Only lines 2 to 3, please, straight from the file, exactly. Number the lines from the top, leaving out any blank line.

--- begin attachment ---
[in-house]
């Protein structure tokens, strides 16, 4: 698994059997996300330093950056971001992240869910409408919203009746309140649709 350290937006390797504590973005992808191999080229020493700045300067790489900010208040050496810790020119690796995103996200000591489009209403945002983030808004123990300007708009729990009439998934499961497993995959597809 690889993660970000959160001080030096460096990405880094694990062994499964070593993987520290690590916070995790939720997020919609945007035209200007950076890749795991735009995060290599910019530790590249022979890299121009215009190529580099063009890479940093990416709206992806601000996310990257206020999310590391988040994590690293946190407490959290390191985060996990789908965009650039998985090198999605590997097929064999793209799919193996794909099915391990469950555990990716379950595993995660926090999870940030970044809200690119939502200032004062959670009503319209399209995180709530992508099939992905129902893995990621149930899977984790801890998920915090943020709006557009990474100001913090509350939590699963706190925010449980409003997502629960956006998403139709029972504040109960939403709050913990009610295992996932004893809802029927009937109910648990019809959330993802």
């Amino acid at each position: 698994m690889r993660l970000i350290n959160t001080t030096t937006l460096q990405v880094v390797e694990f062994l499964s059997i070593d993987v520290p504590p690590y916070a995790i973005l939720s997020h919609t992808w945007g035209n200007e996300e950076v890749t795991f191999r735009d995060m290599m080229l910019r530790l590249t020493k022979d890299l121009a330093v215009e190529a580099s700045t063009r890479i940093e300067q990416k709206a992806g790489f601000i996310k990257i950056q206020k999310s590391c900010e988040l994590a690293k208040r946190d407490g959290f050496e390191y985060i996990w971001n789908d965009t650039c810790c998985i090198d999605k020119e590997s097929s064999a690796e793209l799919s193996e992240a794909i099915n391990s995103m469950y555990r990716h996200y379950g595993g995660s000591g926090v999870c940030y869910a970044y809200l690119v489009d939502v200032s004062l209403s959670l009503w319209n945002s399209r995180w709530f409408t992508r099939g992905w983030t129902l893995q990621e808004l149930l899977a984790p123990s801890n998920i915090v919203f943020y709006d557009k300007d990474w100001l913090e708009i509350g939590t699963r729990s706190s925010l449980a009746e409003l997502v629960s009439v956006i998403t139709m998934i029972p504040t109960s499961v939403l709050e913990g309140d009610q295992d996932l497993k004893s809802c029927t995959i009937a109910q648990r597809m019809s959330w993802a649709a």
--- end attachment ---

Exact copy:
């Protein structure tokens, strides 16, 4: 698994059997996300330093950056971001992240869910409408919203009746309140649709 350290937006390797504590973005992808191999080229020493700045300067790489900010208040050496810790020119690796995103996200000591489009209403945002983030808004123990300007708009729990009439998934499961497993995959597809 690889993660970000959160001080030096460096990405880094694990062994499964070593993987520290690590916070995790939720997020919609945007035209200007950076890749795991735009995060290599910019530790590249022979890299121009215009190529580099063009890479940093990416709206992806601000996310990257206020999310590391988040994590690293946190407490959290390191985060996990789908965009650039998985090198999605590997097929064999793209799919193996794909099915391990469950555990990716379950595993995660926090999870940030970044809200690119939502200032004062959670009503319209399209995180709530992508099939992905129902893995990621149930899977984790801890998920915090943020709006557009990474100001913090509350939590699963706190925010449980409003997502629960956006998403139709029972504040109960939403709050913990009610295992996932004893809802029927009937109910648990019809959330993802």
């Amino acid at each position: 698994m690889r993660l970000i350290n959160t001080t030096t937006l460096q990405v880094v390797e694990f062994l499964s059997i070593d993987v520290p504590p690590y916070a995790i973005l939720s997020h919609t992808w945007g035209n200007e996300e950076v890749t795991f191999r735009d995060m290599m080229l910019r530790l590249t020493k022979d890299l121009a330093v215009e190529a580099s700045t063009r890479i940093e300067q990416k709206a992806g790489f601000i996310k990257i950056q206020k999310s590391c900010e988040l994590a690293k208040r946190d407490g959290f050496e390191y985060i996990w971001n789908d965009t650039c810790c998985i090198d999605k020119e590997s097929s064999a690796e793209l799919s193996e992240a794909i099915n391990s995103m469950y555990r990716h996200y379950g595993g995660s000591g926090v999870c940030y869910a970044y809200l690119v489009d939502v200032s004062l209403s959670l009503w319209n945002s399209r995180w709530f409408t992508r099939g992905w983030t129902l893995q990621e808004l149930l899977a984790p123990s801890n998920i915090v919203f943020y709006d557009k300007d990474w100001l913090e708009i509350g939590t699963r729990s706190s925010l449980a009746e409003l997502v629960s009439v956006i998403t139709m998934i029972p504040t109960s499961v939403l709050e913990g309140d009610q295992d996932l497993k004893s809802c029927t995959i009937a109910q648990r597809m019809s959330w993802a649709a």